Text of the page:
Go Climb a Bridge
Sydney's iconic Harbour Bridge has become one of Australia top attractions. It's time for us to scale new heights as well.
Creating new tourist attractions usually takes years of planning and millions of dollars. But some of the best attractions come from existing infrastructure and a fresh perspective. Consider the Sydney Harbour Bridge in Australia. Constructed in 1932, the massive span has long been an icon of the city, but 20 years ago, it ceased to exist only as an architectural marvel and became a portal to an exhilarating experience as well. That’s when an enterprising professional climber unlocked the bridge’s tourism potential and began offering daily trips to the top of the 440-foot-tall structure with breathtaking views.
Now consider Sacramento’s Tower Bridge. Built in 1935, this span too has become an icon in its own right, though one most of us observe from afar. But what if we took a cue from our friends Down Under and invited the world to take in the sights from atop one or both of our bridge’s majestic 160-foot twin towers?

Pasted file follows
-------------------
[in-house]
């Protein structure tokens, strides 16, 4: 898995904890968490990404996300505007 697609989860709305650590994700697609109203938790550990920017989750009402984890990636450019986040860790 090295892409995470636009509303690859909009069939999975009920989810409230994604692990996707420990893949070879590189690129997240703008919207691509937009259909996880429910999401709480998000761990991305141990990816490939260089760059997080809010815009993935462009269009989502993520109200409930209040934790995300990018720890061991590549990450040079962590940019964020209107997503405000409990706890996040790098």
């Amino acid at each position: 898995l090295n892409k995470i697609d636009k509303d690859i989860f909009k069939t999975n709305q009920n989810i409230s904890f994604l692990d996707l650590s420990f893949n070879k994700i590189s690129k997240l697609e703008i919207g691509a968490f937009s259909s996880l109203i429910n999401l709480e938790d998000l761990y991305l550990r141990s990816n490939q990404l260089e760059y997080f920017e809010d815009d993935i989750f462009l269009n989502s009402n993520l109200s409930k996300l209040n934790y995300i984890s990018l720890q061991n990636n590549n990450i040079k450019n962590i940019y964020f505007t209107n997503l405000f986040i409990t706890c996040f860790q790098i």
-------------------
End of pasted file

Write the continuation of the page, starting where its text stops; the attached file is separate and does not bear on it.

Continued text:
No, there’s no express elevator, but think of the ladder climb as part of the adventure. After all, the Sydney bridge climb takes upwards of three hours and as many as 1,300 steps to complete. The Tower Bridge has a series of ladders inside each tower, each inside protective cylindrical cages. And there are steel cable systems on the market that are designed to work in tandem with caged ladders; they latch onto wearable harnesses to prevent falls.
The views from the top are stunning (see above and below), and there is ample room for dozens of people at one time, with steel four-foot-high railings. Adrenaline junkies could, if allowed, ascend even higher to the narrow upper wings where the aircraft lights are perched.
In 2014, the cities of Sacramento and West Sacramento reached an agreement with the state to take ownership of the bridge in 2019, but the deal fell through a couple of years ago due in part to cost concerns.
While the city might be a more willing partner than the state, a similar proposal for a state-owned bridge is currently underway in Portland, and Oregon officials are reportedly on board.
Caltrans maintains the bridge, so hopefully it’ll be open to the idea. A private partner would also likely need to step up to operate the tours. Perhaps Pipeworks, the local rock-climbing gym? Regardless, civic leaders should start a dialogue to get this idea off the ground.
The Bottom Line
In Sydney, over three million visitors have scaled the Harbour Bridge since 1998, paying up to $305 for the experience. Recently, annual revenues reached nearly $40 million. Even with a fraction of that, perhaps Sacramento could finally take ownership of the Tower Bridge. This is our chance to leverage one of our city’s greatest assets and create an A-list civic attraction. Let’s take that first step.
Caltrans allowed us to go to the top of the Tower Bridge last month. Watch the short video below to get a taste of what you’d see if our idea were to happen.